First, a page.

Thankfully, dear blog reader as a small postscript to all this crap - this blogger's very excellent Facebook fiend Kate provided this useful work-around which means that, for the moment at least, the Facebook changes can be reversed. Which is nice. 
The BBC News website posed a fascinating conundrum earlier this week, dear blog reader, in an article entitled: My Neighbours Are Breaking The [Covid] Rules, What Should I Say? Interesting question. Opinion appears to be somewhat divided on the matter, it would seem. The Home Secretary, for example, wants people to snitch up the guilty to Plod right good and proper like a filthy, stinkin' Copper's Narks. And then one imagines watch, amused, as they are hauled off to The Pokey in a Black Maria whilst swearing blood-curdling vengeance on those responsible for their sorry plight. Her boss the Prime Minister, on the other hand, suggests that, instead - since he's not a filthy, stinkin' grass - one should 'confront' those doing The Naughty ourselves. And, presumably, once we've been butted, geet hard, in the mush by some twenty stone right hard skinhead who doesn't appreciate having his right to barbeque questioned by the likes of us scum, we should seek immediate medical attention. Particularly if said contact between this individual's forehead and our nose is likely to have passed on Covid-Nineteen. So, as noted, opinion is divided.
For what it's worth, dear blog reader, for once - and if only on this matter - this blogger is with Bashing Boris all the jolly way on this particular score. You know what they say, thou shalt not suffer a Copper's Nark to live. It's in The Bible. Page three hundred and sixteen. Probably. 
Anyway, dear blog reader, on to far more important matters. This blogger really deserved this shredded beef in chilli and garlic.
And, this beef and king prawn curry. Really.
Then, there was the evening that this blogger had a right proper hankerin' for watching the cricket whilst eating some curry, boiled rice and chips. Because, he really deserved it.
The From The North Headline Of The Week award for this particular bloggerisationisms update period goes to the BBC News website's Woman Who Sawed Off Own Hand Found Guilty Of Fraud. In other news, police are also said to be investigating the curious case of Oleg Stumpy McNoLeg ...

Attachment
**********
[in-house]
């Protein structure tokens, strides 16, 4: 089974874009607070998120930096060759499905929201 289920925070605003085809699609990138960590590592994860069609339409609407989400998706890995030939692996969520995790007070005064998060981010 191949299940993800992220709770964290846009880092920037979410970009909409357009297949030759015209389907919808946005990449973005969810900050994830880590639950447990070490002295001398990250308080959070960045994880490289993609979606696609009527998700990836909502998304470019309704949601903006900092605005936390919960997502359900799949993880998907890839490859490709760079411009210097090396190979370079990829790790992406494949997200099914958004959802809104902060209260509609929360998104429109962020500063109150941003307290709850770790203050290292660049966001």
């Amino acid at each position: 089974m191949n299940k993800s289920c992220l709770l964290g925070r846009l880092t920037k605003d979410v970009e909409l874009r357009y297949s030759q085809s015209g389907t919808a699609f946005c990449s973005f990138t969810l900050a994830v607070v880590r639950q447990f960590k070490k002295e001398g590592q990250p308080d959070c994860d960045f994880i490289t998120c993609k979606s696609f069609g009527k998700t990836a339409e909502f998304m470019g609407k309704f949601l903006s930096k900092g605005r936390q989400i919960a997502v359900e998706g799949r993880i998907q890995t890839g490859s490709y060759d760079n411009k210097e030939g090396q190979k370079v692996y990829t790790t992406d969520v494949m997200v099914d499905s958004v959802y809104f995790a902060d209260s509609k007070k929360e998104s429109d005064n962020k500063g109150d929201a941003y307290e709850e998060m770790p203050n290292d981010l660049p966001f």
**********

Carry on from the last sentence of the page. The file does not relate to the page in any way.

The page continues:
Yer actual Keith Telly Topping's passport expired in 2017 dear blog reader and he's had no reason to get a replacement since. He still hasn't, if truth be told - he's certainly not going to exotic foreign parts any time soon. But, being without a form of photo-ID can be a bit of a 'mare as this blogger has discovered to his cost on a couple of occasions when he's been asked to prove that he is Yer Actual Keith Telly Topping, Guv'nor Of The Gogglebox and has been quite unable to do so. Thus, with a bit of spare coin in hand from all the holiday pay he got on his final swag from work last month, this blogger decided to get his very self a replacement one. It must be said, the photo is a little bit more Stalag-Luft Fourteen than usual.
This blogger would definitely have preferred it if his second choice had been used instead.
Though probably not the 'Bela Lugosi's Dead' look of his third option. Cheer up, y'gloomy bugger. 
The temptation to run the actual passport photo through FaceApp (it's 'a thing' which all of the cool kids do, apparently) was, seemingly, too great for at least one of this blogger's excellent Facebook fiends. Which only goes to prove that this blogger's science-fiction twin sister is ... Diane Morgan (if she'd been on the cakes for a few months). Don't know about anyone else but, this blogger definitely would
Within a couple of hours of submitting the photo this blogger received an e-mail from the passport office saying that his application had been extremely accepted and they would be printing his new (blue) passport and sending it out to the Stately Telly Topping Manor Plague House 'in due course.' So, seemingly, they didn't take one look at the submitted photo and exclaim 'my God, we can't give him a passport, what will the rest of the world think of us?' And, sure enough, not long afterwards this blogger had acquired full legality once more. Interesting to note that the dot-gov-dot-uk website makes much of the fact that the passport office are, currently, working with a reduced staff due to The Plague and that the usually-advised six weeks for a renewal passport to be fully processed is likely, at the moment, to take somewhat longer. This one, from date of application to date of delivery, took just eighteen days. So, if you want to get a passport application in, dearblog reader, now is probably the time to do it. But, don't tell them this blogger told you this, okay?! 
Back to the current right-shite-state-of-affairs that are making life such a bloody chore and, just when you thought things couldn't, possibly, get any worse, dear blog reader, there's this.